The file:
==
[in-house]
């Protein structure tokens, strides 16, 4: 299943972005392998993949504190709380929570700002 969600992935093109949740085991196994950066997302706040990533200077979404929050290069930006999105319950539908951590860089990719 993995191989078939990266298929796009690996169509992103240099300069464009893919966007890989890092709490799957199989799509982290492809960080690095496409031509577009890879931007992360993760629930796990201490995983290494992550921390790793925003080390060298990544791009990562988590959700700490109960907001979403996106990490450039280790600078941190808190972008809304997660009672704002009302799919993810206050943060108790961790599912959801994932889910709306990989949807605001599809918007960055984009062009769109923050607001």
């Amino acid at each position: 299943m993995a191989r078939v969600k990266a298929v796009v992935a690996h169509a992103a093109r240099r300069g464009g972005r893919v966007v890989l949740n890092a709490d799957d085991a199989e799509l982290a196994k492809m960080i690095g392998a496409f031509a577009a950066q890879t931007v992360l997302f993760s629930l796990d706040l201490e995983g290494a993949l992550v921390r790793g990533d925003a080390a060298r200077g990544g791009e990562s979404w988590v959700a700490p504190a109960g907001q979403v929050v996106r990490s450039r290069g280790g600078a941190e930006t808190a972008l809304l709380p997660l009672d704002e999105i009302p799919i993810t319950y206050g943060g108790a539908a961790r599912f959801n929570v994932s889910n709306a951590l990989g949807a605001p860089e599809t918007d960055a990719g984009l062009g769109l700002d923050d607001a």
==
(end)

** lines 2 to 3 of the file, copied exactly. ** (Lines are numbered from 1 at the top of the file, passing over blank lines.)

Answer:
């Protein structure tokens, strides 16, 4: 299943972005392998993949504190709380929570700002 969600992935093109949740085991196994950066997302706040990533200077979404929050290069930006999105319950539908951590860089990719 993995191989078939990266298929796009690996169509992103240099300069464009893919966007890989890092709490799957199989799509982290492809960080690095496409031509577009890879931007992360993760629930796990201490995983290494992550921390790793925003080390060298990544791009990562988590959700700490109960907001979403996106990490450039280790600078941190808190972008809304997660009672704002009302799919993810206050943060108790961790599912959801994932889910709306990989949807605001599809918007960055984009062009769109923050607001």
């Amino acid at each position: 299943m993995a191989r078939v969600k990266a298929v796009v992935a690996h169509a992103a093109r240099r300069g464009g972005r893919v966007v890989l949740n890092a709490d799957d085991a199989e799509l982290a196994k492809m960080i690095g392998a496409f031509a577009a950066q890879t931007v992360l997302f993760s629930l796990d706040l201490e995983g290494a993949l992550v921390r790793g990533d925003a080390a060298r200077g990544g791009e990562s979404w988590v959700a700490p504190a109960g907001q979403v929050v996106r990490s450039r290069g280790g600078a941190e930006t808190a972008l809304l709380p997660l009672d704002e999105i009302p799919i993810t319950y206050g943060g108790a539908a961790r599912f959801n929570v994932s889910n709306a951590l990989g949807a605001p860089e599809t918007d960055a990719g984009l062009g769109l700002d923050d607001a």